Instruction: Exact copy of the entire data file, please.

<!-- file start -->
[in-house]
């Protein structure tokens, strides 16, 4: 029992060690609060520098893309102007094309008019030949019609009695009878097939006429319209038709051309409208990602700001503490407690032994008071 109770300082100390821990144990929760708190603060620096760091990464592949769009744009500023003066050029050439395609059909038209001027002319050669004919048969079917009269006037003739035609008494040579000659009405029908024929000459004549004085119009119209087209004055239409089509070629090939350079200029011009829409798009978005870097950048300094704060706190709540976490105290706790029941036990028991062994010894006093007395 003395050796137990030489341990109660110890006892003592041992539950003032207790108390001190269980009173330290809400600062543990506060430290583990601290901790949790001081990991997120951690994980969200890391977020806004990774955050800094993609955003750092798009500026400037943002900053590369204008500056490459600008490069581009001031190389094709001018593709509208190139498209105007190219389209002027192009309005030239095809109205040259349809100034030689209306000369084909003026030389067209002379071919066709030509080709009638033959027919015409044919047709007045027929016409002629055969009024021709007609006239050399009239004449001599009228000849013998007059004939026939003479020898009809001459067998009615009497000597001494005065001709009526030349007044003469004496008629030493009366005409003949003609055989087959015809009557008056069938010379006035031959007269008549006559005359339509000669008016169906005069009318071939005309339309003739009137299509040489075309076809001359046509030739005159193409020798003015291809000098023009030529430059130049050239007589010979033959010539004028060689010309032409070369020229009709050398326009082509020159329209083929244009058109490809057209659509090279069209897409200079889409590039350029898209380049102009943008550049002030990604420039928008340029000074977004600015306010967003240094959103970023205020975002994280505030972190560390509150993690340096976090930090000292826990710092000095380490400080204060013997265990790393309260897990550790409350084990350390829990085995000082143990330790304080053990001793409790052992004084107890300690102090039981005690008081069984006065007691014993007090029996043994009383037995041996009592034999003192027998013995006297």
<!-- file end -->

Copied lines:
[in-house]
């Protein structure tokens, strides 16, 4: 029992060690609060520098893309102007094309008019030949019609009695009878097939006429319209038709051309409208990602700001503490407690032994008071 109770300082100390821990144990929760708190603060620096760091990464592949769009744009500023003066050029050439395609059909038209001027002319050669004919048969079917009269006037003739035609008494040579000659009405029908024929000459004549004085119009119209087209004055239409089509070629090939350079200029011009829409798009978005870097950048300094704060706190709540976490105290706790029941036990028991062994010894006093007395 003395050796137990030489341990109660110890006892003592041992539950003032207790108390001190269980009173330290809400600062543990506060430290583990601290901790949790001081990991997120951690994980969200890391977020806004990774955050800094993609955003750092798009500026400037943002900053590369204008500056490459600008490069581009001031190389094709001018593709509208190139498209105007190219389209002027192009309005030239095809109205040259349809100034030689209306000369084909003026030389067209002379071919066709030509080709009638033959027919015409044919047709007045027929016409002629055969009024021709007609006239050399009239004449001599009228000849013998007059004939026939003479020898009809001459067998009615009497000597001494005065001709009526030349007044003469004496008629030493009366005409003949003609055989087959015809009557008056069938010379006035031959007269008549006559005359339509000669008016169906005069009318071939005309339309003739009137299509040489075309076809001359046509030739005159193409020798003015291809000098023009030529430059130049050239007589010979033959010539004028060689010309032409070369020229009709050398326009082509020159329209083929244009058109490809057209659509090279069209897409200079889409590039350029898209380049102009943008550049002030990604420039928008340029000074977004600015306010967003240094959103970023205020975002994280505030972190560390509150993690340096976090930090000292826990710092000095380490400080204060013997265990790393309260897990550790409350084990350390829990085995000082143990330790304080053990001793409790052992004084107890300690102090039981005690008081069984006065007691014993007090029996043994009383037995041996009592034999003192027998013995006297």